Sea Salt Aerosol above Arctic Sea Ice - sources, processes and climate impacts

Start date
1 January, 2019
End date
31 December, 2021

Sea salt aerosol (SSA) may influence regional climate directly through scattering of radiation or indirectly via its role as cloud-forming particles. While it is well known that SSA can be cloud condensation nuclei (CCN) forming cloud droplets, it has been shown only recently that SSA can also be a source of ice nucleating particles (INP) forming ice crystals, depending on its chemical composition and surface shape. Arctic clouds are poorly represented in climate models, which is partly due to a lack of understanding of source and nucleating capability of natural aerosol in the high Arctic. Aerosol models for example do currently not capture aerosol maxima in the Arctic winter/spring observed at high latitudes.

Recent field campaigns provide first evidence of a hypothesized source of SSA from salty blowing snow above sea ice. During storms salty snow gets lofted into the air and undergoes sublimation to generate SSA. Additional but minor SSA sea ice sources are frost flowers and open leads. The impact on radiation and clouds of SSA from this new source of SSA above sea ice is not known. However, a quantitative understanding of natural aerosol processes and climate interactions is needed to provide a baseline against which to assess anthropogenic pollution reaching the Arctic and evaluate the success of mitigation measures.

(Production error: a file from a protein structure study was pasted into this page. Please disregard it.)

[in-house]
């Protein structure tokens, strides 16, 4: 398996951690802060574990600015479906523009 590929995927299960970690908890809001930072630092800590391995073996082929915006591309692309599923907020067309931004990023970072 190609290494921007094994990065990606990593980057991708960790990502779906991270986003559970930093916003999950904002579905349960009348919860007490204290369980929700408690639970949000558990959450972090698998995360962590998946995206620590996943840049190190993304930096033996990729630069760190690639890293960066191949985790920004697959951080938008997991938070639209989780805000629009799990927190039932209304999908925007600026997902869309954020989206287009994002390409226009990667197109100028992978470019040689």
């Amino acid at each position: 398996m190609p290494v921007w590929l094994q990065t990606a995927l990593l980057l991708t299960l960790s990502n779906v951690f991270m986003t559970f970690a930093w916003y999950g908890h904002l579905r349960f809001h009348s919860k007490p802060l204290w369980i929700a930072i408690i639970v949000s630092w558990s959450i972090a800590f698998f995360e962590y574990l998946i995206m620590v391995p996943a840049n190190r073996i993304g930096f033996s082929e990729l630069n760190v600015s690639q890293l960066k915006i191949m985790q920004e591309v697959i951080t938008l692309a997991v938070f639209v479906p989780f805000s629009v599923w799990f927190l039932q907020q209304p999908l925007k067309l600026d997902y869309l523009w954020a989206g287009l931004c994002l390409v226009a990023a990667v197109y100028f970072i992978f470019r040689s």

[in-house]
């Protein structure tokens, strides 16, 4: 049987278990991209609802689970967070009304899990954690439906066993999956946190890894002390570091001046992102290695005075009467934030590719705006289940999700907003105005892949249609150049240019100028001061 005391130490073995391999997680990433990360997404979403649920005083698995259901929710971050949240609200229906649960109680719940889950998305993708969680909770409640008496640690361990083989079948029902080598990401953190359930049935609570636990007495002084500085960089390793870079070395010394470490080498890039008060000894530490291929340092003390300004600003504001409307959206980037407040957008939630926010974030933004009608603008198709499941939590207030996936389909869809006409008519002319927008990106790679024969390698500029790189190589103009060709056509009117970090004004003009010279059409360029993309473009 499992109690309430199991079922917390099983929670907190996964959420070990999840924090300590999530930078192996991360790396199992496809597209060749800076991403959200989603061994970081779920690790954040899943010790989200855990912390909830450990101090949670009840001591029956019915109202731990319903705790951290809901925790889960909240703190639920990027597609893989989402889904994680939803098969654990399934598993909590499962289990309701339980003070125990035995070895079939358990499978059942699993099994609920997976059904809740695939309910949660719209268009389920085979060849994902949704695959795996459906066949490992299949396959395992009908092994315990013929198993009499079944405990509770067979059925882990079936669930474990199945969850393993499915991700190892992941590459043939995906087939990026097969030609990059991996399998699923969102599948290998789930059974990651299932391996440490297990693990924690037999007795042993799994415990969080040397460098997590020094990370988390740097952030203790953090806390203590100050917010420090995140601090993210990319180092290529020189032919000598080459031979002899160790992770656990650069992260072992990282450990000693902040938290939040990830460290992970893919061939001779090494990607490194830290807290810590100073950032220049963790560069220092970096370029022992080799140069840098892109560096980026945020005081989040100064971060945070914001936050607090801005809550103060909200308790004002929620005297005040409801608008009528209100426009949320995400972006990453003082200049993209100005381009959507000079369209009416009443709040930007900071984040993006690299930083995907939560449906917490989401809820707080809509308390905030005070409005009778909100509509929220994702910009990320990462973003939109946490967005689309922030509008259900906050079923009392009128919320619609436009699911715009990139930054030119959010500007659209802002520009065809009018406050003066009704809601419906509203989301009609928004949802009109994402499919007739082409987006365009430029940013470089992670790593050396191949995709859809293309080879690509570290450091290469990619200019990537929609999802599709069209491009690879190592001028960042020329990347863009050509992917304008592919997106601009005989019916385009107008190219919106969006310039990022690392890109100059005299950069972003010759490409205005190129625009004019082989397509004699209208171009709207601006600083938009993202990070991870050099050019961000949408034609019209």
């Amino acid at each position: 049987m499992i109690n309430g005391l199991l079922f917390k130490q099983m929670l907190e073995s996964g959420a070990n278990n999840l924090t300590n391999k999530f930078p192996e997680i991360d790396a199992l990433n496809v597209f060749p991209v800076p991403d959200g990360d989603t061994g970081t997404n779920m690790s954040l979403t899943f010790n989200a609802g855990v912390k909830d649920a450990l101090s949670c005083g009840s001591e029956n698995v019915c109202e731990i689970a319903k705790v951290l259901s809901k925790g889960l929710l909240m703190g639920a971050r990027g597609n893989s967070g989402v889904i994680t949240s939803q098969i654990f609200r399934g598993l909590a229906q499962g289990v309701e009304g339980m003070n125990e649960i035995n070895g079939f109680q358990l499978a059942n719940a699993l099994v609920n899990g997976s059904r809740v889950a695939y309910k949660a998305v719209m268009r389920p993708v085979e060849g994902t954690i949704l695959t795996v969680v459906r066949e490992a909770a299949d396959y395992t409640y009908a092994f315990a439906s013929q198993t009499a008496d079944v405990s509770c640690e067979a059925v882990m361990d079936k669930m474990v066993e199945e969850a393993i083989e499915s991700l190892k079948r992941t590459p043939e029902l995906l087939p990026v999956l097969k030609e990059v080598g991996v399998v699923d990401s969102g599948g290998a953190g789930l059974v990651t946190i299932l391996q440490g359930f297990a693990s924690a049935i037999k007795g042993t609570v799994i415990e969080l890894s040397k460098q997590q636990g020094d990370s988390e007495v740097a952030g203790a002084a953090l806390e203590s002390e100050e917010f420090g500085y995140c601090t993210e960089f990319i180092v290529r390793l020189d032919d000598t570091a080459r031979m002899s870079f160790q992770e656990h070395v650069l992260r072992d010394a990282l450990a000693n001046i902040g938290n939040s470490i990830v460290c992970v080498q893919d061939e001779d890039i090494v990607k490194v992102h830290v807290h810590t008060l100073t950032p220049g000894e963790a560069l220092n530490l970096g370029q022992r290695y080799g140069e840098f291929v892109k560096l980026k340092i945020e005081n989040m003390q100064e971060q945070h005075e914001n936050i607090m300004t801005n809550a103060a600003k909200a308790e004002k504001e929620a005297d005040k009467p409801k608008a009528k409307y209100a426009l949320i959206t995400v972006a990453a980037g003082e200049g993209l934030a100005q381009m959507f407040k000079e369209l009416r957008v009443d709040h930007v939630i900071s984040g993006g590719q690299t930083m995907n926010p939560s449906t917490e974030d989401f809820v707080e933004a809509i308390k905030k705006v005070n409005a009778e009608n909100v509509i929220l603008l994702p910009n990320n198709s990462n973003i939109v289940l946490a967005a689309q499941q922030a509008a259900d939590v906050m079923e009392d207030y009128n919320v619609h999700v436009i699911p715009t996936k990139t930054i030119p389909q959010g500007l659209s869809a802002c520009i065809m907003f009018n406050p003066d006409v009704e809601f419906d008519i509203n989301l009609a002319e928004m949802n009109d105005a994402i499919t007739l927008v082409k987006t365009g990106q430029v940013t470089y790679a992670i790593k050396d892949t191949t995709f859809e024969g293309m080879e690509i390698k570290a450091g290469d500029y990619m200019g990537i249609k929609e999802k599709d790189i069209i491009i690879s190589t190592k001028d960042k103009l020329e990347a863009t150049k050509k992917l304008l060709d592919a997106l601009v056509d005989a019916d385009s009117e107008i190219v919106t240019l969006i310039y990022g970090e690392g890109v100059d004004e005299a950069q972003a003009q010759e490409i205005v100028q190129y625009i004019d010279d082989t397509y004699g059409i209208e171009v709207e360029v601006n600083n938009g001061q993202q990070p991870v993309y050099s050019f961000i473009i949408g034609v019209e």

SSAASI-CLIM attempts to determine the SSA source, fate and potential impact on Arctic climate associated with blowing snow above sea ice and other sea ice sources. We do this by participating in the year-long Multidisciplinary drifting Observatory for the Study of Arctic Climate (MOSAiC), which enables us to observe aerosol processes in the central Arctic Ocean throughout all seasons.

Measurements on the sea ice and on-board RV Polarstern include particle size and concentration (sub-micron to snow particle size), INP concentrations, and a range of chemical properties using aerosol filters. Sampling of snow on sea ice, brine, frost flowers will constrain the local source of SSA. Tethered balloon launches will yield information on the fate of particles formed near the sea ice surface as they get lofted to heights where clouds may form.


Anna Jones

Science Leader, Senior Tropospheric Chemist

Atmosphere, Ice and Climate team

Xin Yang

Atmospheric Chemistry Modeller

Atmosphere, Ice and Climate team

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